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#MeToo in Benin: ‘fed-up’ journalists decry harassment in the media

Women journalists in Benin say they are subjected to widespread harassment in the country’s media industry, provoking a lively debate that has reached the highest echelons of power in the week leading up to municipal elections.

Angela Kpeidja triggered a national debate with her social media post highlighting sexual harassment in the media industry
Angela Kpeidja triggered a national debate with her social media post highlighting sexual harassment in the media industry

It all began with a social media post in early May in which Angela Kpeidja, a journalist with Benin’s national television station ORTB, said that “sexual harassment is still tolerated” in the Beninese media.

In the widely shared post, the 46-year-old deplored the fact that journalists abused in the workplace have become resigned to “silence with frustration”.

After she spoke out, the station’s deputy editor-in-chief was suspended from his post and a legal investigation was launched.

“I was fed up with it. I had had enough. Year after year I was harassed, but this time was too much,” Kpeidja told AFP.

“I looked for help everywhere in my professional environment and I didn’t get any,” she said.

Media professionals across the country praised Kpeidja’s role in shedding light on the issue.

President Patrice Talon took notice and stepped into the debate, even meeting with Kpeidja.

– ‘New dawn’? –

“I am… convinced that many Beninese women in the course of their work may be subjected to these reprehensible practices,” the president wrote on his Facebook page.

“The action taken by Angela Kpeidja will trigger a new dawn to ensure that victims of sexual abuse are better protected,” he said.

Though Talon’s opponents accuse him of authoritarianism, the remarks set him apart from his predecessors and from Benin’s generally conservative society.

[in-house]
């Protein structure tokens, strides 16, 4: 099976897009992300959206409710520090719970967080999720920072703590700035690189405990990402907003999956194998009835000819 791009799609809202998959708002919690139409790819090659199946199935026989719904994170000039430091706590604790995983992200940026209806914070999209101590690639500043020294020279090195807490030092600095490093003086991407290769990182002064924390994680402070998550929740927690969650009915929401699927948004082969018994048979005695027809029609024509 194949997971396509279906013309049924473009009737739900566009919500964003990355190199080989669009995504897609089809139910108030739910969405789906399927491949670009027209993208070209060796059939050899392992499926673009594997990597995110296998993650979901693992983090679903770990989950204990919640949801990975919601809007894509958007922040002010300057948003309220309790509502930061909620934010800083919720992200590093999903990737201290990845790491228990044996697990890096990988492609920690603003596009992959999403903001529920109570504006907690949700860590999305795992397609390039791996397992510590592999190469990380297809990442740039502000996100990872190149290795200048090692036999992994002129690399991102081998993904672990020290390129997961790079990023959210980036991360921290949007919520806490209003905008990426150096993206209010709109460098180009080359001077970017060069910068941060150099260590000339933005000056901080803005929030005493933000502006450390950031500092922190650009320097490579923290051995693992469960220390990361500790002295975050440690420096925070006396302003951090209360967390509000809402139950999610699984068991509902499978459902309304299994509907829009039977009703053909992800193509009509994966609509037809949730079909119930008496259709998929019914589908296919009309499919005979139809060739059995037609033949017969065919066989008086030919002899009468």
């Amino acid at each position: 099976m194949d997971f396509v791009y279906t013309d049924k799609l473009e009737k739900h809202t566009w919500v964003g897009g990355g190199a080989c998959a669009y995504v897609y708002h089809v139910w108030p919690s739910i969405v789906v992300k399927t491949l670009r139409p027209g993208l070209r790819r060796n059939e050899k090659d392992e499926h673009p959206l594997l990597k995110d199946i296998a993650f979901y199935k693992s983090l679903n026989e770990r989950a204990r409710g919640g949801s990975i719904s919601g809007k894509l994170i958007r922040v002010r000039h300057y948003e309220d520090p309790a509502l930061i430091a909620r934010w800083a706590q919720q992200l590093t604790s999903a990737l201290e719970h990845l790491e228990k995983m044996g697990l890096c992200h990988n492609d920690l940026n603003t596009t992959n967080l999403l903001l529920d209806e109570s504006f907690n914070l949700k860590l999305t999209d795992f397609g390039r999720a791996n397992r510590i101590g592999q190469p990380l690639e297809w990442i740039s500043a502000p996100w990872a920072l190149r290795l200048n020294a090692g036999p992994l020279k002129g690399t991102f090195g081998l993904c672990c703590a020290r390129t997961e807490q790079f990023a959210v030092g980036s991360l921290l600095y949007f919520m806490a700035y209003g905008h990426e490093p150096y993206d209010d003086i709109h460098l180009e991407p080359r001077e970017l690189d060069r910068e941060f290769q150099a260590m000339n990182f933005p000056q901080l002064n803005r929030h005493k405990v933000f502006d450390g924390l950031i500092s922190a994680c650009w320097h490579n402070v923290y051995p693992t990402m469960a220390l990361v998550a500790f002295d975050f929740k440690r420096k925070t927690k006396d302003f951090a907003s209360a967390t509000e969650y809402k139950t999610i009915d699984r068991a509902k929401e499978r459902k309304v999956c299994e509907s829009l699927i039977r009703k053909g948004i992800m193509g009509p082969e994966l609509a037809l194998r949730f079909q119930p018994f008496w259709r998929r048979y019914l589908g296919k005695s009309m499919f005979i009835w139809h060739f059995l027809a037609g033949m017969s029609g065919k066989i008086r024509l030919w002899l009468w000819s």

His comments may have struck a chord with female voters just ahead of important local elections scheduled for May 17.

Benin, considered one of West Africa’s most stable democracies, faced a political crisis after controversial parliamentary elections last year sparked mass protests.

“The head of state’s words are strong words,” said Huguette Bokpe Gnacadja, a lawyer and women’s rights activist.

“The media are supposed to support us in our fight against violence against women,” she said. “If it is still happening in the national media, we are right to ask questions.”

Priscile Kpogbemabou, a former journalist with private television station Etele, posted a video on social media in which she also denounced the attitudes of media bosses towards women.

– ‘You have to have guts’ –

“It’s rare for women to decide to show their faces while they testify to this,” said Zakiath Latoundji, president of the Union of Benin Media Professionals. “You have to have guts.”

Karen Ganye Gbedji, a social anthropologist in Cotonou, agreed, calling it a “rare occurrence”.

“These women have decided to tackle their suffering head-on,” she said, in a society under the grip of “the patriarchal regime and the customs and habits that consign women to the second tier and impose modesty on them”.

Although most of the reaction was positive, the women also came under heavy attack on social networks.

“I knew there would be personal attacks on me but I told myself, this has to stop,” Kpeidja said. “I had nothing left to lose”.

“Why would anyone want a woman with an equal education level to sleep with her supervisor before getting a job or being promoted?” she asked. “You have to say no.”

Latoundji, president of the Union of Benin Media Professionals, recognises that harassment in the workplace — while not exclusive to the media industry — is a “reality” in newsrooms.

Since last March, the union has been working to set up a legal unit to support journalists who are victims of harassment.

The union has not yet received any formal complaints, Latoundji said, though “when you talk to women in the media, it all spills out.” AFP